Iran’s Terrorist Framework
The 1979 Islamic revolution brought new ideology and a new government to Iran that supported terrorism activities. These activities have forced the United States and Iran to have a tumultuous relationship.
Hizballah, a Lebanese outfit, is one organization that Iran has generously supported. Hizballah receives more than $100 million annually from Iran. Iran also assists Hizballah in their military efforts, giving the group arms, such anti-tank guided missiles, rockets, and artillery systems. Iran incorporates Hizballah into its external security network, exchanging intelligence and military personnel. Anti-Israeli action has increased as Hizballah has become more important for Iran and Arab countries. The Palestine Islamic Jihad and Hamas are two organizations that are connected to Hizballah and are vocal about their opposition to the existence of Israel. Israeli-Syrian and Israeli-Palestinian peace negotiations have been disrupted by Iranian support for these groups. Iran benefits when these failed negotiations occur.
Modern Iranian History
The Islamic revolution of 1979 toppled the rule of Iran’s royal family and their supporters. The royal family was then replaced by Ayatollah Ruhollah Khomeini, Iran’s new Supreme Leader, who dictated that Iran must spread the vision of the Islamic revolution throughout the world.
Iran’s constitution and the documents of the Islamic Revolutionary guard espouse the beliefs that originate with the Islamic revolution.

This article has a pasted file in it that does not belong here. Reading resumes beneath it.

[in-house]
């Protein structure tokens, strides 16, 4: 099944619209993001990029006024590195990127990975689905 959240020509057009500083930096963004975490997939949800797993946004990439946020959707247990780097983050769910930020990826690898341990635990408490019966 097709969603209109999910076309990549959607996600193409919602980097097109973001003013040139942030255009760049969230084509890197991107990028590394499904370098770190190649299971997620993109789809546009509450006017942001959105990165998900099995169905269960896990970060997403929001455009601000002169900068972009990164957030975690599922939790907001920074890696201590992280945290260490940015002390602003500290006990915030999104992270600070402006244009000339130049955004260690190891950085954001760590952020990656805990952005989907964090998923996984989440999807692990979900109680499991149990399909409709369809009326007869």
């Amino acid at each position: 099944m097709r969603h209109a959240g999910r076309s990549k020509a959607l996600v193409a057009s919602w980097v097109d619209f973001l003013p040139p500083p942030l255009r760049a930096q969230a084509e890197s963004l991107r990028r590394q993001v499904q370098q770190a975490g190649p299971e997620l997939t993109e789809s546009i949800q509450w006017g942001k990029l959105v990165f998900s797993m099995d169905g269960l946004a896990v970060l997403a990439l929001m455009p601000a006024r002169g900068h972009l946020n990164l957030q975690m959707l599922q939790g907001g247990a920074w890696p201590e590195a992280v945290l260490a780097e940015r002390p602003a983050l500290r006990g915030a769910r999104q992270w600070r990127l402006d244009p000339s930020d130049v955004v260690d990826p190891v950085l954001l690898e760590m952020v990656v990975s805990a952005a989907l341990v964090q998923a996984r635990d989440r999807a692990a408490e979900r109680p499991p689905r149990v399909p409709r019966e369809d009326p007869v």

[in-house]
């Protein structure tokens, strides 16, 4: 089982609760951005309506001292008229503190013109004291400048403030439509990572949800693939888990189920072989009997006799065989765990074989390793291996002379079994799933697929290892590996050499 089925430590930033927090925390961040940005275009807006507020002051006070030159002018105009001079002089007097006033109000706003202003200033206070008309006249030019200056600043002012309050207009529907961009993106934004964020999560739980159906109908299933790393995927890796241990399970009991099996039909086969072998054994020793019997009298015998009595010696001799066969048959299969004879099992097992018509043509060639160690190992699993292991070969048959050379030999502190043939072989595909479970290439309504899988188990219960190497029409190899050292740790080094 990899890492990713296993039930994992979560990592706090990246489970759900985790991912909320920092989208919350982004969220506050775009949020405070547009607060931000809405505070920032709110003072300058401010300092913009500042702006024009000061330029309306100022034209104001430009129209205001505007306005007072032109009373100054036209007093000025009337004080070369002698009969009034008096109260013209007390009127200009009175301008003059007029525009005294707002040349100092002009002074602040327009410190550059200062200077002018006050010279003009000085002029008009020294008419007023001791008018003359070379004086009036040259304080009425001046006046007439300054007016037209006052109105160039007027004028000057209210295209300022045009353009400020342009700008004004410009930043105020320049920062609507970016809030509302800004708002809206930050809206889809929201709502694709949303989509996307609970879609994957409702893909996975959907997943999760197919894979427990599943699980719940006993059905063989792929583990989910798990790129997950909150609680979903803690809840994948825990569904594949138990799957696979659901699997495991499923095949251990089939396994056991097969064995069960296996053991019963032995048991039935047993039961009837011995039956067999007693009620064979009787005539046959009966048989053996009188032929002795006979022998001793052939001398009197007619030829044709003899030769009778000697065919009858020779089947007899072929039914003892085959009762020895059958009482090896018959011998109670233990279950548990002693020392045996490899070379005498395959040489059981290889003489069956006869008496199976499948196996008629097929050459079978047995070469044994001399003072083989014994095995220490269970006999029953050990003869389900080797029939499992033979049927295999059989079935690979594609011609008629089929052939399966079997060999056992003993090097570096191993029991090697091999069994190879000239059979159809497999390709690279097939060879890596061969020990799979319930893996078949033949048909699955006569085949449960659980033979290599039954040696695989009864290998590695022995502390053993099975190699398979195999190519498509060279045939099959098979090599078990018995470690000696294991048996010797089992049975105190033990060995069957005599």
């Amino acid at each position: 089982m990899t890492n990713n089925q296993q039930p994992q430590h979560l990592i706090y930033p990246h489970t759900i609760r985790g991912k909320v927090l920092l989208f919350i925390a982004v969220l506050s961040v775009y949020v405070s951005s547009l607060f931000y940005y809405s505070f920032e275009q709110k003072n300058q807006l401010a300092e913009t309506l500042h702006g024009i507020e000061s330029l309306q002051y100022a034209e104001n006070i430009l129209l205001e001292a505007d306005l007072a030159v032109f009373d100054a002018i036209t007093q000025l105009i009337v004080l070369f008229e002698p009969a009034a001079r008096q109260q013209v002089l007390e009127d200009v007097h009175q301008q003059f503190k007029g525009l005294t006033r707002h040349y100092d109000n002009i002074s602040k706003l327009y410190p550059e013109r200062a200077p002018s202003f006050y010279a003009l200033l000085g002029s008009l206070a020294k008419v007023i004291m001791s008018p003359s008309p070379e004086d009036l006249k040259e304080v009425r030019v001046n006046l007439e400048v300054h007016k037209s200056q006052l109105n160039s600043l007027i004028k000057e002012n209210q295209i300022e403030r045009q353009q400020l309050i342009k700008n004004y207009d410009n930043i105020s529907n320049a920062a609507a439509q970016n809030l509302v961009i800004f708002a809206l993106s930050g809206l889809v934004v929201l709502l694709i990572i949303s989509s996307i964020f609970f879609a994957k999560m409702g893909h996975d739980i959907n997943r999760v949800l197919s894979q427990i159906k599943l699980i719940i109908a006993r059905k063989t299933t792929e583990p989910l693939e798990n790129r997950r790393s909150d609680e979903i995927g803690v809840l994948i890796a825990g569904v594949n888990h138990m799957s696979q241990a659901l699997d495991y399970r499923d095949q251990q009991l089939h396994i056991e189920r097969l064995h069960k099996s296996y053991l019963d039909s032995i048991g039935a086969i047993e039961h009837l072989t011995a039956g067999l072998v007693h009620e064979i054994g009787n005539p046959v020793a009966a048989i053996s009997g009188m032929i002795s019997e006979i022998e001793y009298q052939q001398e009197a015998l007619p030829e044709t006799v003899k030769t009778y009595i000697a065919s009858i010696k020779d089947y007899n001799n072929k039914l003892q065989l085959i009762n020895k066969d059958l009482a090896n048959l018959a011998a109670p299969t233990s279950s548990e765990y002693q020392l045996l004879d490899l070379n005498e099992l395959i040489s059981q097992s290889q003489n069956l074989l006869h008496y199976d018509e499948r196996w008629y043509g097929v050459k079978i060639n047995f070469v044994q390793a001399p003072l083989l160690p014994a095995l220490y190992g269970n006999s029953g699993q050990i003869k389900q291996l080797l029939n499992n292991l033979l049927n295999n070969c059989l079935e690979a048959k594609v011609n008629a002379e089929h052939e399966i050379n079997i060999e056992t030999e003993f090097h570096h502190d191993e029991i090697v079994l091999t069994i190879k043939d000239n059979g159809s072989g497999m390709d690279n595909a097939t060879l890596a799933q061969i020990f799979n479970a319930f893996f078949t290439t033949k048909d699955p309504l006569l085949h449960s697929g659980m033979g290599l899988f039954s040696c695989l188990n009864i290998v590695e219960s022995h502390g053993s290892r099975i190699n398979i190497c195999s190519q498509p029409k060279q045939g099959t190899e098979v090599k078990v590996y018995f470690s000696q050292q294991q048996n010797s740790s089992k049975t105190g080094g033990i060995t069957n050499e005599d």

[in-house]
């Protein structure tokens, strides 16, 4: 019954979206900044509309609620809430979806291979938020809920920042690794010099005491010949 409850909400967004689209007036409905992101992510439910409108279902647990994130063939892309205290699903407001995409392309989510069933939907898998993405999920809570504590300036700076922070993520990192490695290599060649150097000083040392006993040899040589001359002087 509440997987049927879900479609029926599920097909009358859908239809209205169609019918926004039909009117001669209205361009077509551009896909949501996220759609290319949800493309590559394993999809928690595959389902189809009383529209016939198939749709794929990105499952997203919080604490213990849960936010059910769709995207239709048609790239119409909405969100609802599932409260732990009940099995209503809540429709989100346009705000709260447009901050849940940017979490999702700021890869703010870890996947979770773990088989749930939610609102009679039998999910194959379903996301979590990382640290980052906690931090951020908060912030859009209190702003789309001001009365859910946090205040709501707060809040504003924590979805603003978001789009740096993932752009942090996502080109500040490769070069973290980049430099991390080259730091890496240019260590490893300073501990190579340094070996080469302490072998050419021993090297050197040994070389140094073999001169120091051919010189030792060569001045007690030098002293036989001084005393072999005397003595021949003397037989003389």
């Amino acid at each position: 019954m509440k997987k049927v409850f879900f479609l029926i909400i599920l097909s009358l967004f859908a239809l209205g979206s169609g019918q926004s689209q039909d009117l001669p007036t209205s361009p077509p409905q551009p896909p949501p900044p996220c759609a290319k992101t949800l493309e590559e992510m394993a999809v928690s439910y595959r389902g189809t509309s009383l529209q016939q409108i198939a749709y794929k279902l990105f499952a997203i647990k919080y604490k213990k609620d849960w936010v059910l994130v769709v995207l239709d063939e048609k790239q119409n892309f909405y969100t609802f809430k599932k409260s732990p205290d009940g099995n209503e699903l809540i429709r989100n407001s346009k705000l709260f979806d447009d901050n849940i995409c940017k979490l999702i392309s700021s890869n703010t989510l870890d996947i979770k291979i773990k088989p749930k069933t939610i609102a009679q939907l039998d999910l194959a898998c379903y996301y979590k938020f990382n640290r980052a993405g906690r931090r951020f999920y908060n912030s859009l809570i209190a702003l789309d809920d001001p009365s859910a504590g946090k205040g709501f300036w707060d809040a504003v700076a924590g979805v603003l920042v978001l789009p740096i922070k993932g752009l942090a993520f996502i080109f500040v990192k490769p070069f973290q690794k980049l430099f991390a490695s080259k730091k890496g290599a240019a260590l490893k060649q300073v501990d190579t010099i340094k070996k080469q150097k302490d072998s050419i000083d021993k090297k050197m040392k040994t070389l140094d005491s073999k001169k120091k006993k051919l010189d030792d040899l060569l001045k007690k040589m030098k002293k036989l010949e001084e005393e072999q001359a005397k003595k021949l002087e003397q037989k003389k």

Fostering Terrorism Elsewhere
Iran isn’t only associated with Hizballah. Afghanistan, Pakistan, Bahrain, and Iraq are a few Islamic countries in which Iran has supported terrorist organizations. These organizations want to topple their Muslim governments.
Iran is a Shi’a Muslim government, but is quick to back terrorism by other Muslim groups. As it has been decades since the Islamic Revolution, Tehran is more likely to seek partnerships from alternative organizations that don’t perfectly fit the message of the revolution. Iran has links to terrorist groups within Kurdistan and the Palestinian territory.
Weirdly, Iran has even created links with al-Qa’ida and the Taliban, groups that have a strong hatred of Shi’a Islam.
This is the goal of Iran–to disseminate the idea behind the Islamic revolution.
To learn more about Iran’s link to international terrorism, read more here and learn about Mark Dubowitz.
Turmoil in Syria
Yet, the recent problems in Syria–as its leader Bashar alAsad is facing opposition–poses difficulties for Iran. Iran has few friends in the Middle East, however, Syria is one of them.
If Iran were to lose its friendship to Syria–or the leadership of alAsad–that would mean fewer opportunities to manipulate the conflict between the Israelis and Palestinians. The efforts to remove alAsad from power is a clear sign, according to Iran, of a larger international campaign to minimize Iran’s power.